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AMD Releases x86-64 Specifications
Date: Thursday August 10, 2000
Category: Press Release
Manufacturer Link: AMD Discus -- BBS
AMD has released the x86-64 specifications for the Hammer processor.
 

The following press release cleared BusinessWire August 10, 2000 at

approximately 12:01 AM EDT.

 

 

 

CONTACTS:

Ward Tisdale

AMD Public Relations

(512) 602-8536

E-mail: ward.tisdale@amd.com

or

Sean Cleveland

AMD Public Relations

(408) 749-5980

E-mail: sean.cleveland@amd.com

 

 

AMD RELEASES x86-64(tm) ARCHITECTURAL SPECIFICATION; ENABLES MARKET DRIVEN

MIGRATION TO 64-BIT COMPUTING

AMD's evolutionary approach builds upon the x86 instruction set;

preserves billions of dollars in corporate hardware and software investments

 

 

SUNNYVALE, CA-AUGUST 10, 2000 -AMD today publicly released the x86-64(tm)

Architecture Programmers Overview, the instruction manual the software

community can use to begin incorporating x86-64 technology support in their

operating systems, applications, drivers and development tools. AMD's x86-64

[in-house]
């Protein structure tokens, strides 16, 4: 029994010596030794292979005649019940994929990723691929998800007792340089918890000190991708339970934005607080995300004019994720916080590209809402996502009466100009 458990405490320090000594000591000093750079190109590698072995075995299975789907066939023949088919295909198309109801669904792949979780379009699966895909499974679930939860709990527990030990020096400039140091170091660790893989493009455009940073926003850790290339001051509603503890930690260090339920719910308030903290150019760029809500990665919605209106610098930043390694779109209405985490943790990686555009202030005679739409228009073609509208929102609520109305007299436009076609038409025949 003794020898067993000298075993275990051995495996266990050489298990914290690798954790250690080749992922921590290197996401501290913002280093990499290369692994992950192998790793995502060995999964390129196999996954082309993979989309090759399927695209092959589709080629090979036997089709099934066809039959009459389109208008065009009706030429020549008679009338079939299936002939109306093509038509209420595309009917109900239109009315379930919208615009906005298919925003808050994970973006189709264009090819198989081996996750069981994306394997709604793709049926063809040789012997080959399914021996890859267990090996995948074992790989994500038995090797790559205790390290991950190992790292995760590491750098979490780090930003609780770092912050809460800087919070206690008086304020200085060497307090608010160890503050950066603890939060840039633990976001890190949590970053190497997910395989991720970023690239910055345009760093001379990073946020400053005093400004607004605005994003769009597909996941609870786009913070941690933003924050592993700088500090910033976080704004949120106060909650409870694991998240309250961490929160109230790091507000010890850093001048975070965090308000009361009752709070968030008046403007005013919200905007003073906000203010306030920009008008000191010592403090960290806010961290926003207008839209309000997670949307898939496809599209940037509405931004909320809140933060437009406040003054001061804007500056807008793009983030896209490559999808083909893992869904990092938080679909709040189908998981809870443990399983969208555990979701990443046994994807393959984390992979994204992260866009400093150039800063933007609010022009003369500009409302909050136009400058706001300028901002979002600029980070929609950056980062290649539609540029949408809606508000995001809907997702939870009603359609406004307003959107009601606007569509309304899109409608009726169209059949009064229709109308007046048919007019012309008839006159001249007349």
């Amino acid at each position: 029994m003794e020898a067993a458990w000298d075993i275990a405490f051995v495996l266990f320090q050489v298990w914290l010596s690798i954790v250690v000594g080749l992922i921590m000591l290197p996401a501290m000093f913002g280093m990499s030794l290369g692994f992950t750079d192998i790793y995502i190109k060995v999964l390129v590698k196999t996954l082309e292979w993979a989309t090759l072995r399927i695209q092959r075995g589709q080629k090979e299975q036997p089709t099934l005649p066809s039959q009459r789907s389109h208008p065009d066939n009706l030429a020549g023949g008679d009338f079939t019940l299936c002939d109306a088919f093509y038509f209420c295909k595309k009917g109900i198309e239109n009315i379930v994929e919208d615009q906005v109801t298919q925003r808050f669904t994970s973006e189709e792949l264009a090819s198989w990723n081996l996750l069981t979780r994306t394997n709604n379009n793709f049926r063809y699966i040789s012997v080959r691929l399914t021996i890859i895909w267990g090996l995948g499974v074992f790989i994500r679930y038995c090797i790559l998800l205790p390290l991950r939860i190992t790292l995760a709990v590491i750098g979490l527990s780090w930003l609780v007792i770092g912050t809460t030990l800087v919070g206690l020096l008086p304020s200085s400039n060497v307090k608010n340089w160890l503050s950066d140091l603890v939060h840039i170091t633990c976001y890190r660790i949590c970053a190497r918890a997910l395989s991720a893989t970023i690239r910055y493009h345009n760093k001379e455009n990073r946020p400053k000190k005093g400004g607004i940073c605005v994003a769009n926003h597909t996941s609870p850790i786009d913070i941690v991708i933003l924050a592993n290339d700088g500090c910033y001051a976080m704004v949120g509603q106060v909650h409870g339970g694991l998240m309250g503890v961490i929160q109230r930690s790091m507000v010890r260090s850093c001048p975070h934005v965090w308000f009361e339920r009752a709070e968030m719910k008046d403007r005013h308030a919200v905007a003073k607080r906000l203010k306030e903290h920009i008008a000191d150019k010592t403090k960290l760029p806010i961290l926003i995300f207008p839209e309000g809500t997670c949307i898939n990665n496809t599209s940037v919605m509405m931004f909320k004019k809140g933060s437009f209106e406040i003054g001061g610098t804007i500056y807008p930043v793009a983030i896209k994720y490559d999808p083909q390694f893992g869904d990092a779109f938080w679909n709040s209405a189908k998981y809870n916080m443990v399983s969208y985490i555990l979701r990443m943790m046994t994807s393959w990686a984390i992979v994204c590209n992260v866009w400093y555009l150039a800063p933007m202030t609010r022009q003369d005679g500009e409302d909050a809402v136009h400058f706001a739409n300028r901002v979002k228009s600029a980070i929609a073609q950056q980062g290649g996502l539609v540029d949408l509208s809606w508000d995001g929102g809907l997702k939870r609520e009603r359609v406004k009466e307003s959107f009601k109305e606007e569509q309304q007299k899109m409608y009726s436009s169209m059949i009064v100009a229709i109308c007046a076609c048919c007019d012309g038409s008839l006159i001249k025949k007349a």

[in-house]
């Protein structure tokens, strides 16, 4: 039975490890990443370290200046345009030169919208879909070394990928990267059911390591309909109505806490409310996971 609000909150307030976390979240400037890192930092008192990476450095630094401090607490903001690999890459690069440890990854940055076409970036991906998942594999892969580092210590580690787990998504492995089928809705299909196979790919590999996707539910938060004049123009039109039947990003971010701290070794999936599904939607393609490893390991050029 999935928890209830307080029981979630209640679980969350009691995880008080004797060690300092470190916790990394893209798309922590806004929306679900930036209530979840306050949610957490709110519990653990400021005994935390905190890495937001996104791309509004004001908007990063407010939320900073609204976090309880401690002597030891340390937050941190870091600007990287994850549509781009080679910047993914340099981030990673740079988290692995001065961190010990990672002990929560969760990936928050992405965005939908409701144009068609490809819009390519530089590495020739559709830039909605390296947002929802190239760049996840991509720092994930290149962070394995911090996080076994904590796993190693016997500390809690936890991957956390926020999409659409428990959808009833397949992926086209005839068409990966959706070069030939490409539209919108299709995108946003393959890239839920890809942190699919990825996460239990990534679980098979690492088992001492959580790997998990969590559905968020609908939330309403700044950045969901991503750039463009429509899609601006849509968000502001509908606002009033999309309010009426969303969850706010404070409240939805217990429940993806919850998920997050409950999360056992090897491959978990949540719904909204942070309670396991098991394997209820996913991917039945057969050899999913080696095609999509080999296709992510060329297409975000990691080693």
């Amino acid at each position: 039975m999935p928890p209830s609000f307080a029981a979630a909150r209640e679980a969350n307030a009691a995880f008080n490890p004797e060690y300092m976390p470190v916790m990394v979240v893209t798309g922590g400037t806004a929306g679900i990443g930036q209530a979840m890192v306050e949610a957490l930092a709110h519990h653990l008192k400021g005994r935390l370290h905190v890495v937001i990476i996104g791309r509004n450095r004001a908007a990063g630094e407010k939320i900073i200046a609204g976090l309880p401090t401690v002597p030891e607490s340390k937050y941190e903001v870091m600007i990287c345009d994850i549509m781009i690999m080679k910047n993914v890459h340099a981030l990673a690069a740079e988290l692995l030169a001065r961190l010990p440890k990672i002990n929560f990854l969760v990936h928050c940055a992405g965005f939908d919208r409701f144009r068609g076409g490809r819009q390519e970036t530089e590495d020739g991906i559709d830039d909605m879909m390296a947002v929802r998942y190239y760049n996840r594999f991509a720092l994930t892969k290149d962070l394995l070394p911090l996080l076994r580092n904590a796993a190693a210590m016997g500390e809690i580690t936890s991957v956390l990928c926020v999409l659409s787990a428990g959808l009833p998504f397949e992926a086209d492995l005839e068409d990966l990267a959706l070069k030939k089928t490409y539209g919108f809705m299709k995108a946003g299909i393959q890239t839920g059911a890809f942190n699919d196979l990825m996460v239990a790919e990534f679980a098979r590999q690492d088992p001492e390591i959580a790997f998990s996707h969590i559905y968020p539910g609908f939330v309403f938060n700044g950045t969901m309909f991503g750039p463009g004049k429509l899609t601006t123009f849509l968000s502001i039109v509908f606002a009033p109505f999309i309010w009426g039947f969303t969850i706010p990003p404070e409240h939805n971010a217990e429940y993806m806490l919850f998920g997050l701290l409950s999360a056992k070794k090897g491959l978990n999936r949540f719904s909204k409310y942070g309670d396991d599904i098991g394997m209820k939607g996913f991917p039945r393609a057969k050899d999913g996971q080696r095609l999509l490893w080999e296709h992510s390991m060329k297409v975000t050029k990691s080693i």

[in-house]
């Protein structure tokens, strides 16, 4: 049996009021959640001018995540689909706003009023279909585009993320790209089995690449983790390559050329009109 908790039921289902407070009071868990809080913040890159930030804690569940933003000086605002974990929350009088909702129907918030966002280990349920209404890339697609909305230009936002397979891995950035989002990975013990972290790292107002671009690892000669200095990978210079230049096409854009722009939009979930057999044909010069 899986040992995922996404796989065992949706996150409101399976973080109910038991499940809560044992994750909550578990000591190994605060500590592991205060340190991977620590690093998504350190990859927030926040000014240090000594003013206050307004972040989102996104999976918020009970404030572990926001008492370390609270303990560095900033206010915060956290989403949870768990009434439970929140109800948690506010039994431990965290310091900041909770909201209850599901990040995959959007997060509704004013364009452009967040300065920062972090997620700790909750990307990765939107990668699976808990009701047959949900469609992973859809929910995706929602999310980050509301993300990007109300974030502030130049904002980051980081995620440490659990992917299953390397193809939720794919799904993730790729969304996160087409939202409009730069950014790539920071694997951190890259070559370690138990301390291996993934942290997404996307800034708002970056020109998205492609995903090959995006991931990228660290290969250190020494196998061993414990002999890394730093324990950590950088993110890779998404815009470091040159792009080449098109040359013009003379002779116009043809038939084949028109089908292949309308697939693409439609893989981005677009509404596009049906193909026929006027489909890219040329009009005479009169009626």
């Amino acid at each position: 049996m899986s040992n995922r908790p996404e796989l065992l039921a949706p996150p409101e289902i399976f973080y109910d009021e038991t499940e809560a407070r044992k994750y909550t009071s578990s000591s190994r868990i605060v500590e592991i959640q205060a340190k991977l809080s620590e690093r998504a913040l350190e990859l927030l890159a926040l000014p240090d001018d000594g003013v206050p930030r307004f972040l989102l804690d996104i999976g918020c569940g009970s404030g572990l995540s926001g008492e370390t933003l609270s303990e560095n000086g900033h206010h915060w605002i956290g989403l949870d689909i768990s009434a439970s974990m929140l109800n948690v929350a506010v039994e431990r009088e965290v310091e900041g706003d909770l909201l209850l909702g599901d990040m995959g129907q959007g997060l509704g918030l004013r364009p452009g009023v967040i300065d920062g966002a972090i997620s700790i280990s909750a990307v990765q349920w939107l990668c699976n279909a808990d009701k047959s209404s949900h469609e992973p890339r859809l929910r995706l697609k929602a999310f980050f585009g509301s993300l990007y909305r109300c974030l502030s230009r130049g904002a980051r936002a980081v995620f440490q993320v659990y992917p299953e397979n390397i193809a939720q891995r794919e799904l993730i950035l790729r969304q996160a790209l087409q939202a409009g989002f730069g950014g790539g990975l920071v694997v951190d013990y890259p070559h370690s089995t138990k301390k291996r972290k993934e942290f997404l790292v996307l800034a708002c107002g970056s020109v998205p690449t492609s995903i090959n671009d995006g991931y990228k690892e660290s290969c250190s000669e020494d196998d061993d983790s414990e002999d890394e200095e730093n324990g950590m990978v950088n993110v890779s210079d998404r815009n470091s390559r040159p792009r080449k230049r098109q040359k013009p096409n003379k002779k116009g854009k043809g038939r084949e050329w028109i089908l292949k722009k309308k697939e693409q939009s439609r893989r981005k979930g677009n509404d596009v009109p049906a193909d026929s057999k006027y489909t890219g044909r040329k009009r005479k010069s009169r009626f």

technology will first be supported in the family of processors codenamed

"Hammer," planned to be announced at the end of 2001.

"Sun Microsystems' Solaris team is very excited about AMD's x86-64

technology. We applaud AMD's ISV compatibility and upgrade strategy as well

as their open technology announcement today. We will be following their

progress closely as this technology comes to market," said Anil Gadre, vice

president and general manager for Solaris at Sun Microsystems.

AMD x86-64 technology is designed to enable platform suppliers, developers,

and corporations to transition to 64-bit environments while continuing to

have leading performance on the vast installed base of existing 32-bit

applications. 64-bit computing is ideal for memory hungry applications such

as large databases, CAD tools, and simulation engines that are currently

limited by the 4GB addressing limitation.

AMD is enhancing the x86 architecture to include a 64-bit mode that has both

a 64-bit address space and a 64-bit data space. AMD's 64-bit processors will